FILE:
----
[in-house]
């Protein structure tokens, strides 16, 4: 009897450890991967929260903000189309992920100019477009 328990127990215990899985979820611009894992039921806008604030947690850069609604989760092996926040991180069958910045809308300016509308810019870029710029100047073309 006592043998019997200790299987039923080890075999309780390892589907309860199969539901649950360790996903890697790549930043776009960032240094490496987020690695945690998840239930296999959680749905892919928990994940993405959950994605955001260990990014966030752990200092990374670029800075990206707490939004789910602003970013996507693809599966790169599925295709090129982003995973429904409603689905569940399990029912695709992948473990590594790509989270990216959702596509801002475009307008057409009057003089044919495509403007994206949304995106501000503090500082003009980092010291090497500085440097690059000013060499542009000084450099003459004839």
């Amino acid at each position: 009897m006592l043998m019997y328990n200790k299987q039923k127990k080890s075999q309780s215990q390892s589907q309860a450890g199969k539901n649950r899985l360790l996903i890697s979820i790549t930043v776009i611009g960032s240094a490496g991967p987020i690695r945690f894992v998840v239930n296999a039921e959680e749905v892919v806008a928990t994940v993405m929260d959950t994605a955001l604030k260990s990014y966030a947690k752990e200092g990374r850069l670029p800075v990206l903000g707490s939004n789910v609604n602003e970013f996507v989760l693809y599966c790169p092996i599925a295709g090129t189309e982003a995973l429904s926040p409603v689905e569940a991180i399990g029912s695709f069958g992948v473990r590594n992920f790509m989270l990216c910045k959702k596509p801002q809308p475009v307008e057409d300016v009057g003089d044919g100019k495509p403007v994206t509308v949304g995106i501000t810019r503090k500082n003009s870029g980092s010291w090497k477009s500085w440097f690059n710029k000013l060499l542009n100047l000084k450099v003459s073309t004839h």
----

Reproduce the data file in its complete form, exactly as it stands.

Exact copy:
[in-house]
């Protein structure tokens, strides 16, 4: 009897450890991967929260903000189309992920100019477009 328990127990215990899985979820611009894992039921806008604030947690850069609604989760092996926040991180069958910045809308300016509308810019870029710029100047073309 006592043998019997200790299987039923080890075999309780390892589907309860199969539901649950360790996903890697790549930043776009960032240094490496987020690695945690998840239930296999959680749905892919928990994940993405959950994605955001260990990014966030752990200092990374670029800075990206707490939004789910602003970013996507693809599966790169599925295709090129982003995973429904409603689905569940399990029912695709992948473990590594790509989270990216959702596509801002475009307008057409009057003089044919495509403007994206949304995106501000503090500082003009980092010291090497500085440097690059000013060499542009000084450099003459004839």
């Amino acid at each position: 009897m006592l043998m019997y328990n200790k299987q039923k127990k080890s075999q309780s215990q390892s589907q309860a450890g199969k539901n649950r899985l360790l996903i890697s979820i790549t930043v776009i611009g960032s240094a490496g991967p987020i690695r945690f894992v998840v239930n296999a039921e959680e749905v892919v806008a928990t994940v993405m929260d959950t994605a955001l604030k260990s990014y966030a947690k752990e200092g990374r850069l670029p800075v990206l903000g707490s939004n789910v609604n602003e970013f996507v989760l693809y599966c790169p092996i599925a295709g090129t189309e982003a995973l429904s926040p409603v689905e569940a991180i399990g029912s695709f069958g992948v473990r590594n992920f790509m989270l990216c910045k959702k596509p801002q809308p475009v307008e057409d300016v009057g003089d044919g100019k495509p403007v994206t509308v949304g995106i501000t810019r503090k500082n003009s870029g980092s010291w090497k477009s500085w440097f690059n710029k000013l060499l542009n100047l000084k450099v003459s073309t004839h």